Parliamentarian turn 6. With some Dragoons skirmishing on the Royalist right the enemy forces are drawn out of position and exhausted. On the other side Royalist cavalry is beaten back and broken. Reserves are moved but from the Parliamentarian rear to give the buckling line some rest.

End of battle after 8 turns. With good rallying rolls and timely use of reserves the Parliamentarian forces have a stable front line and are pushing the Royalists back. But with the threat of enemy cavalry behind the lines they cannot press on. Although the Royalists have to concede control of the field in the end they inflicted more casualties. The battle ends in a draw.

Campaign Moves

With a draw and bad weather the campaign didn’t go further for either side.

Thougths on Pike & Shotte

It was a fun and fast moving battle, as I know most of the rules from Black Powder already. The major problem I have with the rules is that pike and shot regiments are not single units but several. The classic ECW formation in Pike & Shotte consists of three units: One Pike block and two musketeer wings. This makes command a bit more fiddly than in Black Powder or Hail Caesar and the armies looked relatively small for 950 points.

The underlying rules of the Hail Caesar/Pike & Shotte/Black Powder work best for Napoleonics I think, where sweeping maneuvers feel more ‘in period’ than in earlier periods. A Pike and Shot block or an ancient battle line rushing forward three moves is way harder to explain than a french brigade advancing rapidly in assault column.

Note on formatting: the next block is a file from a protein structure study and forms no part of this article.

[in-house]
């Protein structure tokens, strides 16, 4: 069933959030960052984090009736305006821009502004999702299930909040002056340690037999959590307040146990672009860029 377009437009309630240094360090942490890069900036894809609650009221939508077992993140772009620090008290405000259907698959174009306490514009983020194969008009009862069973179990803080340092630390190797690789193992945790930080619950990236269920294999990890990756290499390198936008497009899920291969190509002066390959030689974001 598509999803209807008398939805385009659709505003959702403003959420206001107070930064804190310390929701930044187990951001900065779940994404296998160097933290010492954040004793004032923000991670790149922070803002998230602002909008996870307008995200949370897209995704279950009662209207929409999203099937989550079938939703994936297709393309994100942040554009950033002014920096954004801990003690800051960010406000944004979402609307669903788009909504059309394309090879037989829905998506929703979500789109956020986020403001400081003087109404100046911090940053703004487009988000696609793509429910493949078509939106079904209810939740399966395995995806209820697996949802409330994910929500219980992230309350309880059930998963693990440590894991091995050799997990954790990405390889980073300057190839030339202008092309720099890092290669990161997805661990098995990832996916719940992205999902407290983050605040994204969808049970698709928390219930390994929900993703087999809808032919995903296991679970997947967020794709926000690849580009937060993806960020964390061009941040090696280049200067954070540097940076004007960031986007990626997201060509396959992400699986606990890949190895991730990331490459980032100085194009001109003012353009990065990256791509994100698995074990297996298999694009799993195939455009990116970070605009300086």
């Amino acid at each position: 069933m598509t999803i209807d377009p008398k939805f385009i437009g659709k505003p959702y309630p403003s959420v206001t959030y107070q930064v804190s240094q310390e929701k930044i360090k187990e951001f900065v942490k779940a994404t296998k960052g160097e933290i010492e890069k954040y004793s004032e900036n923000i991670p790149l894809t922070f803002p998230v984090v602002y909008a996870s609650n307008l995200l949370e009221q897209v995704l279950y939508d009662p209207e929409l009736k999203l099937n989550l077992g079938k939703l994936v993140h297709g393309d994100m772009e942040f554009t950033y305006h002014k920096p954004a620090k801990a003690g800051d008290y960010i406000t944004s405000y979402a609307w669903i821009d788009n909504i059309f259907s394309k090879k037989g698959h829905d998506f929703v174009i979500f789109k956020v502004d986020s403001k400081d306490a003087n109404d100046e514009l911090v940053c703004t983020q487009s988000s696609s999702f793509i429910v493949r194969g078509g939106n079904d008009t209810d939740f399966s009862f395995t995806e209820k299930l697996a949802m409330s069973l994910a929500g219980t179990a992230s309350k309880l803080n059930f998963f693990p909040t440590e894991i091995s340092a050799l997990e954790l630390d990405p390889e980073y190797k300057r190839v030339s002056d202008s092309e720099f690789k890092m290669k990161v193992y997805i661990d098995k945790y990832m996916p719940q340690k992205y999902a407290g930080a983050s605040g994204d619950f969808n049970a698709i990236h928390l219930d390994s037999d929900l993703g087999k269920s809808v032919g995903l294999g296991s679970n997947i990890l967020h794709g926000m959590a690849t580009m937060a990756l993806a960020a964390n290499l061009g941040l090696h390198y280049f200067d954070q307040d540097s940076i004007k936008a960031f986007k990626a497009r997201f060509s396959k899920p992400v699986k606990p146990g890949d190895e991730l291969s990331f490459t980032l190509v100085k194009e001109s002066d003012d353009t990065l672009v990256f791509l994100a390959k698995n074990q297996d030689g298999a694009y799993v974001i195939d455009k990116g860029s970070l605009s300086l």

For King & Parliament Campaign August 1643

With the besieged Royalists running low on supplies, general Nash was sent to the fortress to regain control of the surrounding area. The besieging Parliamentarians left their heavy equipment behind and engaged the enemy force near Endstone to uphold the siege. Both parties used mercenaries from Europe to bolster their lines, as most of the battle line troops were needed elsewhere. The Parliamentarians could make use of some veteran Cuirassiers travelling north from London, though.

Royalist Army

General Nash – gallant
Field artillery – seasoned

Brigade of Horse…10
General Enfield
“Swedish”-style harquebusiers – raw, untried
“Swedish”-style harquebusiers – raw, untried, well mounted

Brigade of Horse…18
Colonel Hadley- gallant
“Swedish”-style harquebusiers – seasoned
“Swedish”-style harquebusiers – seasoned, well mounted

Brigade of Foot…27
Pure pike battalia – seasoned, large
Pike heavy battalia – seasoned, large
Forlorn hope – seasoned
Dragoons – raw

Brigade of Foot…38
Colonel Braxton – gallant
Pure pike battalia – seasoned (mercenaries)
Pike and shot battalia – veteran
Pike and shot battalia – raw